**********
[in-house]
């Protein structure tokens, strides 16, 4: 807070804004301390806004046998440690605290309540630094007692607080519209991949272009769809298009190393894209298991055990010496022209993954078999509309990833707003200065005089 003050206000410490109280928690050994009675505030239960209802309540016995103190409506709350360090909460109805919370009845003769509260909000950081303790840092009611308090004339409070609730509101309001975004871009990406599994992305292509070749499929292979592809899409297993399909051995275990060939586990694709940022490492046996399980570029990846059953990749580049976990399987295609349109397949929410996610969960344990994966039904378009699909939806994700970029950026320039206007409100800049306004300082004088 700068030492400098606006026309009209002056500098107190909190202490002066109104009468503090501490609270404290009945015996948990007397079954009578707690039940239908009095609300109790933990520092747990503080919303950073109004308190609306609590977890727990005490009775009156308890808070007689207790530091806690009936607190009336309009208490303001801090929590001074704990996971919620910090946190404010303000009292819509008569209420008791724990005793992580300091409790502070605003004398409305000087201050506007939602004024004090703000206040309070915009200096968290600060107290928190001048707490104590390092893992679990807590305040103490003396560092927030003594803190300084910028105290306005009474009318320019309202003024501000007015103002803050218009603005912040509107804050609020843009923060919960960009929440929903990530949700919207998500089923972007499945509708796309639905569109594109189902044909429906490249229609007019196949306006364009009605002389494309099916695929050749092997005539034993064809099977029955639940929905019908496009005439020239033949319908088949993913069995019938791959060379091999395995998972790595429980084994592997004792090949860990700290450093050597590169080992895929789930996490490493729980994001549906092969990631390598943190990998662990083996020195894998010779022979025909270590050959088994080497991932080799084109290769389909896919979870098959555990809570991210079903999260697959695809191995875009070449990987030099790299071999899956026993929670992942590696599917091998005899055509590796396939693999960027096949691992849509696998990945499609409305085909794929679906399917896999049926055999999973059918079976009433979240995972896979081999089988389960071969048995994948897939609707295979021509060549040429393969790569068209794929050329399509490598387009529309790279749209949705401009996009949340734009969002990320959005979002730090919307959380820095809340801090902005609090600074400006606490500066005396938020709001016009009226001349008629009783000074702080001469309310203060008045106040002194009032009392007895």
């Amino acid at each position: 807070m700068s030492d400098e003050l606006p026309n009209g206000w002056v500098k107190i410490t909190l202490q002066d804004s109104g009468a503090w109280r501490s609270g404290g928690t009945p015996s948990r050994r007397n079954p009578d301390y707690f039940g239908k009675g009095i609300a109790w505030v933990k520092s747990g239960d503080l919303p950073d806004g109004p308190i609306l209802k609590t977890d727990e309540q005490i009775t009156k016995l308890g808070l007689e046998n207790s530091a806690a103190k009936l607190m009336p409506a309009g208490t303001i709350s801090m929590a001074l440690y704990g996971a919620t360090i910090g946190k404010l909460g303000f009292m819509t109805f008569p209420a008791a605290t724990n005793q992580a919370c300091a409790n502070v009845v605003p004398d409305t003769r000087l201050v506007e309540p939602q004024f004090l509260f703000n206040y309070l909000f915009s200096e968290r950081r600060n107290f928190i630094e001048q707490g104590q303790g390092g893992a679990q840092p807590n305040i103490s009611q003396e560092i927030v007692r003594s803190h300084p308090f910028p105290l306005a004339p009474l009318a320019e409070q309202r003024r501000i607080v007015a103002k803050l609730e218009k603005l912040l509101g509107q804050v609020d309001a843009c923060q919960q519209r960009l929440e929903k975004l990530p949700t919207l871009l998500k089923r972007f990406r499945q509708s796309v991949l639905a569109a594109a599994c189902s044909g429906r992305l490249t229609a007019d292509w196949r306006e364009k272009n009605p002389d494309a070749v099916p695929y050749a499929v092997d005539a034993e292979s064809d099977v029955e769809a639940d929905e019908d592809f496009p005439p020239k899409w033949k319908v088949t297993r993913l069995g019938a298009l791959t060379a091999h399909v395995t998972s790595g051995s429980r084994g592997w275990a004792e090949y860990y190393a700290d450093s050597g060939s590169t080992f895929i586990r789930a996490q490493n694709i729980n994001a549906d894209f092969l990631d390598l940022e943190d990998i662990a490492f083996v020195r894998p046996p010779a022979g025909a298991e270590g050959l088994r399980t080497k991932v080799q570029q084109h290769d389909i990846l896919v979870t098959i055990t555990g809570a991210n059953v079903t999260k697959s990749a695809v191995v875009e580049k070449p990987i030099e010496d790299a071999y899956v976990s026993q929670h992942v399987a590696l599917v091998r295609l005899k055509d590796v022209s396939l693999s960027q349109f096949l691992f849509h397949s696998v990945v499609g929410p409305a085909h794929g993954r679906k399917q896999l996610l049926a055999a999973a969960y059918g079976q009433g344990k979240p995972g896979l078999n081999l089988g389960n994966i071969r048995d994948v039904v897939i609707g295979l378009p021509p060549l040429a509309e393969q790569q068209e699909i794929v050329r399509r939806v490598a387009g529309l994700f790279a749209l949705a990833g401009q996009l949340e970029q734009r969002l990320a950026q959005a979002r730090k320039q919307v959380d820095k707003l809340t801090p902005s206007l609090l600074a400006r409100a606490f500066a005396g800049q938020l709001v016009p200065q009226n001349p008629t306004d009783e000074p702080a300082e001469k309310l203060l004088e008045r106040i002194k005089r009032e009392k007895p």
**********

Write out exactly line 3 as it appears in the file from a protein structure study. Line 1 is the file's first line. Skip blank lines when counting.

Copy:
């Amino acid at each position: 807070m700068s030492d400098e003050l606006p026309n009209g206000w002056v500098k107190i410490t909190l202490q002066d804004s109104g009468a503090w109280r501490s609270g404290g928690t009945p015996s948990r050994r007397n079954p009578d301390y707690f039940g239908k009675g009095i609300a109790w505030v933990k520092s747990g239960d503080l919303p950073d806004g109004p308190i609306l209802k609590t977890d727990e309540q005490i009775t009156k016995l308890g808070l007689e046998n207790s530091a806690a103190k009936l607190m009336p409506a309009g208490t303001i709350s801090m929590a001074l440690y704990g996971a919620t360090i910090g946190k404010l909460g303000f009292m819509t109805f008569p209420a008791a605290t724990n005793q992580a919370c300091a409790n502070v009845v605003p004398d409305t003769r000087l201050v506007e309540p939602q004024f004090l509260f703000n206040y309070l909000f915009s200096e968290r950081r600060n107290f928190i630094e001048q707490g104590q303790g390092g893992a679990q840092p807590n305040i103490s009611q003396e560092i927030v007692r003594s803190h300084p308090f910028p105290l306005a004339p009474l009318a320019e409070q309202r003024r501000i607080v007015a103002k803050l609730e218009k603005l912040l509101g509107q804050v609020d309001a843009c923060q919960q519209r960009l929440e929903k975004l990530p949700t919207l871009l998500k089923r972007f990406r499945q509708s796309v991949l639905a569109a594109a599994c189902s044909g429906r992305l490249t229609a007019d292509w196949r306006e364009k272009n009605p002389d494309a070749v099916p695929y050749a499929v092997d005539a034993e292979s064809d099977v029955e769809a639940d929905e019908d592809f496009p005439p020239k899409w033949k319908v088949t297993r993913l069995g019938a298009l791959t060379a091999h399909v395995t998972s790595g051995s429980r084994g592997w275990a004792e090949y860990y190393a700290d450093s050597g060939s590169t080992f895929i586990r789930a996490q490493n694709i729980n994001a549906d894209f092969l990631d390598l940022e943190d990998i662990a490492f083996v020195r894998p046996p010779a022979g025909a298991e270590g050959l088994r399980t080497k991932v080799q570029q084109h290769d389909i990846l896919v979870t098959i055990t555990g809570a991210n059953v079903t999260k697959s990749a695809v191995v875009e580049k070449p990987i030099e010496d790299a071999y899956v976990s026993q929670h992942v399987a590696l599917v091998r295609l005899k055509d590796v022209s396939l693999s960027q349109f096949l691992f849509h397949s696998v990945v499609g929410p409305a085909h794929g993954r679906k399917q896999l996610l049926a055999a999973a969960y059918g079976q009433g344990k979240p995972g896979l078999n081999l089988g389960n994966i071969r048995d994948v039904v897939i609707g295979l378009p021509p060549l040429a509309e393969q790569q068209e699909i794929v050329r399509r939806v490598a387009g529309l994700f790279a749209l949705a990833g401009q996009l949340e970029q734009r969002l990320a950026q959005a979002r730090k320039q919307v959380d820095k707003l809340t801090p902005s206007l609090l600074a400006r409100a606490f500066a005396g800049q938020l709001v016009p200065q009226n001349p008629t306004d009783e000074p702080a300082e001469k309310l203060l004088e008045r106040i002194k005089r009032e009392k007895p």